Read 2 Kings 18, Habakkuk 1, and John 10 today. This devotional is about 2 Kings 18.
Our passage for today, 2 Kings 18, told us that Hezekiah was a godly king, like David (v. 3). Other kings of Judah were described as good kings but often with the caveat that they did not remove the high places used for idolatry. These kings, then, worshipped the Lord themselves and stressed covenant obedience to God’s law for the nation but they did not try to stop the private idol worship that was going on away from Jerusalem.
Hezekiah, however, did put a stop to that idolatry. Verse 4 told us, “ He removed the high places, smashed the sacred stones and cut down the Asherah poles. He broke into pieces the bronze snake Moses had made, for up to that time the Israelites had been burning incense to it. (It was called Nehushtan.)”
The reason he did this was that, “Hezekiah trusted in the Lord, the God of Israel.” His faith in God led him to do what was unpopular with the people but right in the eyes of God. As a result God said of him, “There was no one like him among all the kings of Judah, either before him or after him. He held fast to the Lord and did not stop following him; he kept the commands the Lord had given Moses. And the Lord was with him; he was successful in whatever he undertook.” He stood alone among the kings of Judah because of his faith and God blessed him with success accordingly, just as He had promised to do in the law.
That doesn’t mean that Hezekiah did not face adversity. Verse 7b told us that, “He rebelled against the king of Assyria and did not serve him.” This statement is quite meaningful; Assyria was taking over the known world at that time. Verses 9-12 told us that Israel was invaded, defeated, and exiled from their land due to their disobedience to God’s law. Then the Assyrians attacked Hezekiah (v. 13). At first Hezekiah tried to buy peace from the Assyrians by giving them silver and gold, even gold harvested from Solomon’s temple (vv. 14-16). That peace lasted temporarily, then the Assyrians were back again like a 6th grade bully taking 3rd graders’ lunch money.
This time the Assyrians stopped water from flowing into Jerusalem, trapping the people in the city with no way for water or food to enter. They taunted God’s people and urged them (in their own Hebrew language, no less) to surrender despite what Hezekiah said. The Assyrians made this conflict about God, not just about world domination. In verse 22 they said, “But if you say to me, “We are depending on the Lord our God”—isn’t he the one whose high places and altars Hezekiah removed, saying to Judah and Jerusalem, ‘You must worship before this altar in Jerusalem’?” They misunderstood how worship was supposed to work in Judah, but their words resonated with the people whose idol altars Hezekiah had torn down.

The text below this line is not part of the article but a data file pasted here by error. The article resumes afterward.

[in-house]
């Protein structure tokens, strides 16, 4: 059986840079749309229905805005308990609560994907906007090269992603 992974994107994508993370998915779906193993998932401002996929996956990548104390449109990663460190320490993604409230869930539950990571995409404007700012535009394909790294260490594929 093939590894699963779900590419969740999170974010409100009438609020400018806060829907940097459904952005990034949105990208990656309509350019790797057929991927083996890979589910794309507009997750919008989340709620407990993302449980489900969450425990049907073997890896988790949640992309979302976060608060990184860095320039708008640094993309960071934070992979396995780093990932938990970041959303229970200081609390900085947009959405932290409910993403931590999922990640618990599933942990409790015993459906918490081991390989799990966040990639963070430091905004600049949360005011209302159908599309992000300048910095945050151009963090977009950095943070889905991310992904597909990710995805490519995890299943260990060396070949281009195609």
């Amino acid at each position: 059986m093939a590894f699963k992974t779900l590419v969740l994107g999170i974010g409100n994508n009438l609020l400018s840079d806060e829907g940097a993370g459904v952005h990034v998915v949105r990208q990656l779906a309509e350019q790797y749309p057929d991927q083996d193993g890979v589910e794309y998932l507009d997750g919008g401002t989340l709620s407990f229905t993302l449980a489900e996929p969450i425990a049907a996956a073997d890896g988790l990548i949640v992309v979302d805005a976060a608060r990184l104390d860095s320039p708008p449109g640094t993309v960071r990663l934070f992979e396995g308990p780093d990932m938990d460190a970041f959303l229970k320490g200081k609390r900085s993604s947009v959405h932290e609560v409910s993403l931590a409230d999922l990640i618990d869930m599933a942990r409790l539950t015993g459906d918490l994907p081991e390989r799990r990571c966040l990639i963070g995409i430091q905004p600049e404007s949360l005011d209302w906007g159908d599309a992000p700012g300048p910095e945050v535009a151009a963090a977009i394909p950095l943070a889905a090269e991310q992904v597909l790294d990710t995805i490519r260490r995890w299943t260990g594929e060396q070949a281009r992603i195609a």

Later they said that it was God’s will for them to attack Judah: “ Furthermore, have I come to attack and destroy this place without word from the Lord? The Lord himself told me to march against this country and destroy it.’” (v. 25) Finally, the Assyrians appealed to their record of success against all other kinds of gods: “Who of all the gods of these countries has been able to save his land from me? How then can the Lord deliver Jerusalem from my hand?” (v. 35).
The lesson from this is that the promise of God’s presence with the godly does not mean an absence of adversity in your life.
In fact, the more you trust God, the more likely you are to face challenges to your faith from those who have rejected the Lord. If you’re facing some trials and hardships right now, understand that this is part of walking with the Lord. God hasn’t abandoned you or failed you; he has led you into an opportunity to test and strengthen your faith even more.